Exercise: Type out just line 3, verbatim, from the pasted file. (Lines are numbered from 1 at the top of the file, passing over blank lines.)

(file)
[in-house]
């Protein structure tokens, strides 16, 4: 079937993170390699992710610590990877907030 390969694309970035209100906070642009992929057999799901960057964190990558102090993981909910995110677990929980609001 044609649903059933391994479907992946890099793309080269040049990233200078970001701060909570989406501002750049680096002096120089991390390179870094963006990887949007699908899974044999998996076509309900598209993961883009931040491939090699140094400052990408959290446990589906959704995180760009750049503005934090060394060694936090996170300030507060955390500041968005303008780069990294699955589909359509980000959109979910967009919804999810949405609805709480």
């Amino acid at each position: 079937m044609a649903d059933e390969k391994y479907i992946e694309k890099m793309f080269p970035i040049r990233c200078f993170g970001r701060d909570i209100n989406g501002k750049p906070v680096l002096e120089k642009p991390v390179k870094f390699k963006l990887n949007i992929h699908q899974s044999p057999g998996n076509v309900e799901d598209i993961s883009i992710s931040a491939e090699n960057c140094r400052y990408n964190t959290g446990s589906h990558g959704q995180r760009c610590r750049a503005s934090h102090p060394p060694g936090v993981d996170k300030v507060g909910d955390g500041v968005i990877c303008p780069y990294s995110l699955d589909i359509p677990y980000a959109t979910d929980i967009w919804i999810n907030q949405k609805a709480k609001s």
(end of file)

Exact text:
């Amino acid at each position: 079937m044609a649903d059933e390969k391994y479907i992946e694309k890099m793309f080269p970035i040049r990233c200078f993170g970001r701060d909570i209100n989406g501002k750049p906070v680096l002096e120089k642009p991390v390179k870094f390699k963006l990887n949007i992929h699908q899974s044999p057999g998996n076509v309900e799901d598209i993961s883009i992710s931040a491939e090699n960057c140094r400052y990408n964190t959290g446990s589906h990558g959704q995180r760009c610590r750049a503005s934090h102090p060394p060694g936090v993981d996170k300030v507060g909910d955390g500041v968005i990877c303008p780069y990294s995110l699955d589909i359509p677990y980000a959109t979910d929980i967009w919804i999810n907030q949405k609805a709480k609001s």